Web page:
A 47-year-old RAF reservist was awarded with a medal by the Queen and Duke of Edinburgh after serving five months in Afghanistan.
Senior Aircraftman Martin Carrigan, from Milton of Campsie, did a tour as a gunner in the RAF regiment and was presented with an Afghanistan Service Medal for carrying out force protection in the province of Kandahar.
He works full time in child services with the NHS in Troon and was delighted to learn that he would be part of a royal visit at the headquarters of the Royal Auxiliary Air Force’s 603 Squadron.
He said: “The squadron commander phoned me and told me that the Queen was going to be there.
“It was such an honour meeting her and I think it’s a great advertisement for the RAF reserves and for the local community.”
He decided to join the reserves as a tough way to keep fit and did not expect to have to go to Afghanistan so soon.
“I didn’t think I’d be going out so quickly. I joined the reserves to keep fit and it was very challenging. We do bleep tests and have to walk with 25 kilos on our back.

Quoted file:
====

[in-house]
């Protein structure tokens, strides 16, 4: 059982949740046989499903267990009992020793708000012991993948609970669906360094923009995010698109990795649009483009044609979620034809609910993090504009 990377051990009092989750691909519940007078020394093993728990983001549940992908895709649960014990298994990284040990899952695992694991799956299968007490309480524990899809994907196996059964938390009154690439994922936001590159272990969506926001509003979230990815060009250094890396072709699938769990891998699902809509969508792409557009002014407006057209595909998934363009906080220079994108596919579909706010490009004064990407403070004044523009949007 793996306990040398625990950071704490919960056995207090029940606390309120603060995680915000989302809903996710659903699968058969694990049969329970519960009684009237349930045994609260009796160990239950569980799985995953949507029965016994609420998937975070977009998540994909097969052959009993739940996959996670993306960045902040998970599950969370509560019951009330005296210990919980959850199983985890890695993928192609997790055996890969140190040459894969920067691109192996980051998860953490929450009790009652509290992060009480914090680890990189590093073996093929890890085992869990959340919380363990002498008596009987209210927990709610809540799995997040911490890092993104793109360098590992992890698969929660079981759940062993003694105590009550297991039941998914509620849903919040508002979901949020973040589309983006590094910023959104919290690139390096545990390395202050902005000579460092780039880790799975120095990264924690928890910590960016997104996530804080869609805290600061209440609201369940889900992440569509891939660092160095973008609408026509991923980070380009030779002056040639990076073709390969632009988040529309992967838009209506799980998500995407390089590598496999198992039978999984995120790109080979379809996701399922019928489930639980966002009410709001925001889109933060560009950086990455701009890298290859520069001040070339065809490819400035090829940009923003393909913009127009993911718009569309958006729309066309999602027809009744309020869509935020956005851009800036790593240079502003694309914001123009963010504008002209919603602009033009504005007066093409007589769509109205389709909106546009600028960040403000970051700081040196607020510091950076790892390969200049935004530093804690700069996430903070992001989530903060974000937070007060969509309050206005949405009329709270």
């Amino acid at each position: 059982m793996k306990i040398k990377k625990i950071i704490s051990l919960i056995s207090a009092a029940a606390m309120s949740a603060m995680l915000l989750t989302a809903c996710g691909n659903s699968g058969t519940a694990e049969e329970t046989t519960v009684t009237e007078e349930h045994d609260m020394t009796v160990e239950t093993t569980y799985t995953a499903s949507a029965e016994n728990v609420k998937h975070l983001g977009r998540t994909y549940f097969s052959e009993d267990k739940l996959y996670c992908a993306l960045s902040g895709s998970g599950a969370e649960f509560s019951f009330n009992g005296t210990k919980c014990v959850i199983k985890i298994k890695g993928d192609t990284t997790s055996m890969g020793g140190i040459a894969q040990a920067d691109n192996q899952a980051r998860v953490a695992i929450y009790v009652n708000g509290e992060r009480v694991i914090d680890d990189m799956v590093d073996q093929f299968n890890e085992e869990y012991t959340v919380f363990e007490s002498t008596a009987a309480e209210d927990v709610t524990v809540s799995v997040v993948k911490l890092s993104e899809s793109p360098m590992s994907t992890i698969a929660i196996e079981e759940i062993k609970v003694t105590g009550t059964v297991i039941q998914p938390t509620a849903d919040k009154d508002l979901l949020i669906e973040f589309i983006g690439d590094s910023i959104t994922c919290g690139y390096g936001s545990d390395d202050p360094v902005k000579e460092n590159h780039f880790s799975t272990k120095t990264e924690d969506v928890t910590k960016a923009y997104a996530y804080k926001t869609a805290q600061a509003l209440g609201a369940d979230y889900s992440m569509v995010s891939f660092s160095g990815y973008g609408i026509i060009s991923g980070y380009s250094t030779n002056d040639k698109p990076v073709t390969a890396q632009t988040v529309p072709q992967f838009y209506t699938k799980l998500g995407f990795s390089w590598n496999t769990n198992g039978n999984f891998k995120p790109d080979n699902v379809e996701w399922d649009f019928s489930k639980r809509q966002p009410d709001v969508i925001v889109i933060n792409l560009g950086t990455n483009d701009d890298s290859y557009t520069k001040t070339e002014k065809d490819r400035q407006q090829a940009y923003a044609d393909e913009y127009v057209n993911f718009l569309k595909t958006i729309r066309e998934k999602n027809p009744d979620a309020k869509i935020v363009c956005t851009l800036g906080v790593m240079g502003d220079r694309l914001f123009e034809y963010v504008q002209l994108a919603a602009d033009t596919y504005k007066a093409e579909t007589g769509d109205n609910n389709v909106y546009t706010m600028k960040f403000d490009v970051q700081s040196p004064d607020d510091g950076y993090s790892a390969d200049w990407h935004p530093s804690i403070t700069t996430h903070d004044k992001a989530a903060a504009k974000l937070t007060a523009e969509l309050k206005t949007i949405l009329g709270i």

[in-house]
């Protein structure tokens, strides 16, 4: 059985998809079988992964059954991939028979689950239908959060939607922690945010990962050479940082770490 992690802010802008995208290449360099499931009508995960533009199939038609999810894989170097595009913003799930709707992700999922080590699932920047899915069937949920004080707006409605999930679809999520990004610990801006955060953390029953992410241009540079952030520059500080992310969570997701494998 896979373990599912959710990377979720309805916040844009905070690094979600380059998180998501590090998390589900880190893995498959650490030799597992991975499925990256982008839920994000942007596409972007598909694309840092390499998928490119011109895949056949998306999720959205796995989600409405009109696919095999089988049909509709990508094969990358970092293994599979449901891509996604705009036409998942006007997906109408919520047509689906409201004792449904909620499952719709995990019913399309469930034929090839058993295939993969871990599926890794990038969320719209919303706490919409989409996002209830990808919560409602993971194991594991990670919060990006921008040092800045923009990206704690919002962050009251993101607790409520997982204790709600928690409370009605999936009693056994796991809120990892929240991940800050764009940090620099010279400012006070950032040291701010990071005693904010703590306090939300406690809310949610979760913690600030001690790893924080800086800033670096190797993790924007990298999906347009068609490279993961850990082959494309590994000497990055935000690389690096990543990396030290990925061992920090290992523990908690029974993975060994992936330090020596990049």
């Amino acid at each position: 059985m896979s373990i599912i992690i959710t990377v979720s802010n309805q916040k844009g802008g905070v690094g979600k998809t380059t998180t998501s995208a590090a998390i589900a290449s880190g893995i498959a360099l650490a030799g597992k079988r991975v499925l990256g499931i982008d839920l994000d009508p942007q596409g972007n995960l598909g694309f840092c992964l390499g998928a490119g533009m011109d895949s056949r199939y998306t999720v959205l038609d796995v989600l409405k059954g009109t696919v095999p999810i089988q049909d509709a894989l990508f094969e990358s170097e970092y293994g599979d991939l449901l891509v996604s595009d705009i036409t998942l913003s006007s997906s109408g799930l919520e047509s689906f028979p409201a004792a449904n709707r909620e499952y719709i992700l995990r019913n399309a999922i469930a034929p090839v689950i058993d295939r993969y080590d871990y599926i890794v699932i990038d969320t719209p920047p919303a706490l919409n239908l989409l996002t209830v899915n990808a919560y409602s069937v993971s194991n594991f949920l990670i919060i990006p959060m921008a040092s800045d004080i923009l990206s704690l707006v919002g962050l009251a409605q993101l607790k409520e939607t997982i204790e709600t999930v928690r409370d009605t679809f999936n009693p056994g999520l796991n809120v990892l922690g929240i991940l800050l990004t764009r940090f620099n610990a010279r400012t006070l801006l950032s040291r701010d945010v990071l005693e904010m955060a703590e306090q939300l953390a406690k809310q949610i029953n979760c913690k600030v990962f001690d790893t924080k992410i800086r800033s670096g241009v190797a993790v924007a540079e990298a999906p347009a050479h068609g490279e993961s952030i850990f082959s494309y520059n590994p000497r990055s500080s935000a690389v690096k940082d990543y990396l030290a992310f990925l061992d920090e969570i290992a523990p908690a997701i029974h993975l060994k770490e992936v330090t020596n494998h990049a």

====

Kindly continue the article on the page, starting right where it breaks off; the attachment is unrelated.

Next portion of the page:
“I was out there with boys of 19.”
He said the hardest part about being in Afghanistan was enduring the sweltering heat.
“When I got there it was a bit scary at first. It’s called a theatre environment where everyone carries guns but I became immune to it.
“The heat was the worst thing, it was over 40 degrees every day.”
His squadron of ten reservists done basic pre-deployment training at RAF Lyneham and he said they were well prepared for the job.
Although most of the team are in their twenties, he said they are all on the same level because of the excellent training they get.
He said the NHS have been very accommodating and supportive of his career in the reserves.
Martin still attends training twice a month with the reserves to keep his level of fitness and continue with weapons training.